It has been reported that infamous bank robber, Slick Willie Sutton, once said, “I rob banks because that’s where the money is.” Data thieves, understandably, have a similar strategy – go where the data is. The retail industry knows this as it has been a popular target for payment card data. The healthcare and certain other industries do as well considering ransomware attacks have increased four-fold since 2015. But the retirement plan industry must also see that it too is a significant target – that’s where a lot of data is!

PR Newswire reported yesterday that the UFCW Local 655 Food Employers Joint Pension Plan is notifying participants that it suffered a ransomware attack. In general, a “ransomware” attack occurs when a hacker takes control of the victim’s information systems and encrypts its data, preventing the owner from accessing it unless the victim pays a sum of money, usually in the form of bitcoins. The data at risk in the UFCW Local 655 case included individuals’ names, dates of birth, Social Security numbers, and bank account information. Every retirement plan, including pension and 401(k) plans, maintains this and other data about current and former participating employees, and their surviving spouses and designated beneficiaries, as applicable.

The question is whether plan sponsors and third party service providers are doing enough to safeguard the treasure troves of data they maintain.

On November 10, the ERISA Advisory Council, a 15-member body appointed by the Secretary of Labor to provide guidance on employee benefit plans, shared with the federal Department of Labor some considerations concerning cybersecurity. The Council noted that it is not seeking to be prescriptive, nor is it providing an opinion on fiduciary duties concerning protection of data. However, it is hoping its considerations will be publicized and “provide information to the employee benefit plan community to educate them on cybersecurity risks and potential approaches for managing those risks.”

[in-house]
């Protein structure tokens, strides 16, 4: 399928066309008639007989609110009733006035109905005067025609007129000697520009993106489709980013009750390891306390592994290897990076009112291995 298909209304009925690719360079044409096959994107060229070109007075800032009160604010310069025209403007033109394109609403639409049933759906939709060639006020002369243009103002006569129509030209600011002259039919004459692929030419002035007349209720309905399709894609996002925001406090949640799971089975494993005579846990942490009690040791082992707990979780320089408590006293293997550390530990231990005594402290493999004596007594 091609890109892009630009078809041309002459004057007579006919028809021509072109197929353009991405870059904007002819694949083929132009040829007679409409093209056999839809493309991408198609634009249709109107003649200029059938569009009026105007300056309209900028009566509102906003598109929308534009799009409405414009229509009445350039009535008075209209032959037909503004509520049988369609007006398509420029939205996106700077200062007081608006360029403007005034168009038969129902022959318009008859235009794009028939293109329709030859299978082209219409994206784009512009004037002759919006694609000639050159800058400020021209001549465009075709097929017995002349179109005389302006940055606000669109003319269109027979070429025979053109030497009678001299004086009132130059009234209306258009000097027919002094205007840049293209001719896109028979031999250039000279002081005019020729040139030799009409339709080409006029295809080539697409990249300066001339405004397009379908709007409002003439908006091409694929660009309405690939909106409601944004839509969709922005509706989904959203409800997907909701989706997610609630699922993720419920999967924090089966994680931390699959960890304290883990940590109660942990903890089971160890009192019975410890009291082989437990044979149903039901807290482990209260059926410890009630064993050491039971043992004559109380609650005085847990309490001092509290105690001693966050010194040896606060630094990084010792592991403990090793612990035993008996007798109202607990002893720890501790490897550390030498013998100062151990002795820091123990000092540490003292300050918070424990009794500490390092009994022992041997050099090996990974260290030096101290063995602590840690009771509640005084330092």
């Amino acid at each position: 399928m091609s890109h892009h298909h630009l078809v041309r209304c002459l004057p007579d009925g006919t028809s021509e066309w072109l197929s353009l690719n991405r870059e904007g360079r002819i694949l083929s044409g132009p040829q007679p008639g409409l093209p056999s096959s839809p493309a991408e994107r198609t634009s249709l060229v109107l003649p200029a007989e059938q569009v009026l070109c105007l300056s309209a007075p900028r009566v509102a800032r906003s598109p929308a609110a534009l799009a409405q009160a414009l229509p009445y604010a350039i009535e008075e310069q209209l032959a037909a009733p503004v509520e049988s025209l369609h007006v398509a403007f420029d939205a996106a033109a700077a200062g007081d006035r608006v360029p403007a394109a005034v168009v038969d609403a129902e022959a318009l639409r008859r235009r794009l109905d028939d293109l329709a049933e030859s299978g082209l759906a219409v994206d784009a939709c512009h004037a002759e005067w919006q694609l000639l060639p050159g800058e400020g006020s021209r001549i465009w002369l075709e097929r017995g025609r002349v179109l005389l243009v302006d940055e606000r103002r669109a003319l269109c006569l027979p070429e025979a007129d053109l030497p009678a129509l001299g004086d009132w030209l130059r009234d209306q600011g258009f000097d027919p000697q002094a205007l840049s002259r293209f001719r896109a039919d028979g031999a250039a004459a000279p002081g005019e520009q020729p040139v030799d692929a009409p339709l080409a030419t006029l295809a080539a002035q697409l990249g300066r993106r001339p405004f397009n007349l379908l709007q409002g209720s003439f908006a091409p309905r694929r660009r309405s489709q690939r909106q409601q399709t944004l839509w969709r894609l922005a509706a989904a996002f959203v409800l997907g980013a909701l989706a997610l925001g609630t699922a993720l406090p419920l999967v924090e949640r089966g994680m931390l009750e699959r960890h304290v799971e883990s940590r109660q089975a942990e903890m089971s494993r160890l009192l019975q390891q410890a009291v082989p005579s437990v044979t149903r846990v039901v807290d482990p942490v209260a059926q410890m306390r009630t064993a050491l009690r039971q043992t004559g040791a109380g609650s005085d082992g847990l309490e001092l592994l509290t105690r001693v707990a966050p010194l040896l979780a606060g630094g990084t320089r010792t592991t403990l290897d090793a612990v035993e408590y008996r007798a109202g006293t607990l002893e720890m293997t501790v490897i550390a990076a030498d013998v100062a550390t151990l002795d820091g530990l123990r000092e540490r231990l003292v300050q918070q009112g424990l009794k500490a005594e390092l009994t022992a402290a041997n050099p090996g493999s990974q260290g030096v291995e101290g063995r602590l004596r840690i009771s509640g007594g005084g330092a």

According to the Council, there are four major areas for effective practices and policies:

  • Data management.
  • Technology management.
  • Service provider management.
  • People issues.

This is a good list to work from. Consider, for example, the wide range of service providers that perform various services to retirement plans – record keepers, auditors, law firms, accountants, actuaries, investment managers, brokers, etc. These organizations access, use, maintain, and disclose vast amounts of personal information in the course of servicing their retirement plan customers. Do these organizations have sufficient safeguards in place? Do you know if they do? What does the services agreement say?

Obviously, services providers are not the only source of risk to retirement plan data. As the Council points out, there are other considerations for plans concerning cybersecurity, such as:

  • Know your data and assess your risk (how it is accessed, shared, stored, controlled, transmitted, secured and maintained).
  • Think of how you could and should protect it (e.g., applicable federal and state laws, NIST, HITRUST, SAFETY Act, and industry-based initiatives).
  • Protect it with appropriate policies and procedures and an overall strategy taking into account available resources, cost, size, complexity, risk tolerance, insurance, etc.

In most discussions about data security and employee benefit plans, HIPAA tends to loom large. While important, with respect to employee benefit plans, the HIPAA privacy and security regulations only reach health plans, not retirement plans. But, as noted above, data thieves want to go where the data is, and that includes retirement plans.